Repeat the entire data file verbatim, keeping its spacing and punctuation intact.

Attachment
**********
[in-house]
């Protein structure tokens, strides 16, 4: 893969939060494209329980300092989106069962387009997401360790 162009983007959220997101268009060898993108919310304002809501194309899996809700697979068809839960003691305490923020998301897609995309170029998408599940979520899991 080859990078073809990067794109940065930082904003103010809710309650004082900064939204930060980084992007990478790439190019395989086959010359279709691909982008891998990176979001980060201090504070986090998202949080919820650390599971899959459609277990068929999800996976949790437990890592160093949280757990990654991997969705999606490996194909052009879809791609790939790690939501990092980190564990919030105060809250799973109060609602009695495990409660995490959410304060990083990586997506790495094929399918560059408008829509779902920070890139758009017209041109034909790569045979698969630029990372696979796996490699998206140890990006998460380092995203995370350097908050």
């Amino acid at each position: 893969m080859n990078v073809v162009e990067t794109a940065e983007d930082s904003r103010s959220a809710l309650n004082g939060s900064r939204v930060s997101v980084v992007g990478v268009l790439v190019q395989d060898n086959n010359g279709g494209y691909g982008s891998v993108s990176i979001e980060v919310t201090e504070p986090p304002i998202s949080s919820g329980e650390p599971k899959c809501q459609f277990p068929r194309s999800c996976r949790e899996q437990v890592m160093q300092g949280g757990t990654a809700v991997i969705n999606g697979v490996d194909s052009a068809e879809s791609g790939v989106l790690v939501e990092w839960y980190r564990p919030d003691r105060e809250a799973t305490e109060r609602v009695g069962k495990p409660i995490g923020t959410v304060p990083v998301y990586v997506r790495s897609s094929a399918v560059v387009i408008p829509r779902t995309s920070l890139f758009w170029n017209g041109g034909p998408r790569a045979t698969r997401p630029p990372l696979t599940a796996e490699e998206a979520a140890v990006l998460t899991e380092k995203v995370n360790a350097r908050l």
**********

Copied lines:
[in-house]
């Protein structure tokens, strides 16, 4: 893969939060494209329980300092989106069962387009997401360790 162009983007959220997101268009060898993108919310304002809501194309899996809700697979068809839960003691305490923020998301897609995309170029998408599940979520899991 080859990078073809990067794109940065930082904003103010809710309650004082900064939204930060980084992007990478790439190019395989086959010359279709691909982008891998990176979001980060201090504070986090998202949080919820650390599971899959459609277990068929999800996976949790437990890592160093949280757990990654991997969705999606490996194909052009879809791609790939790690939501990092980190564990919030105060809250799973109060609602009695495990409660995490959410304060990083990586997506790495094929399918560059408008829509779902920070890139758009017209041109034909790569045979698969630029990372696979796996490699998206140890990006998460380092995203995370350097908050």
């Amino acid at each position: 893969m080859n990078v073809v162009e990067t794109a940065e983007d930082s904003r103010s959220a809710l309650n004082g939060s900064r939204v930060s997101v980084v992007g990478v268009l790439v190019q395989d060898n086959n010359g279709g494209y691909g982008s891998v993108s990176i979001e980060v919310t201090e504070p986090p304002i998202s949080s919820g329980e650390p599971k899959c809501q459609f277990p068929r194309s999800c996976r949790e899996q437990v890592m160093q300092g949280g757990t990654a809700v991997i969705n999606g697979v490996d194909s052009a068809e879809s791609g790939v989106l790690v939501e990092w839960y980190r564990p919030d003691r105060e809250a799973t305490e109060r609602v009695g069962k495990p409660i995490g923020t959410v304060p990083v998301y990586v997506r790495s897609s094929a399918v560059v387009i408008p829509r779902t995309s920070l890139f758009w170029n017209g041109g034909p998408r790569a045979t698969r997401p630029p990372l696979t599940a796996e490699e998206a979520a140890v990006l998460t899991e380092k995203v995370n360790a350097r908050l």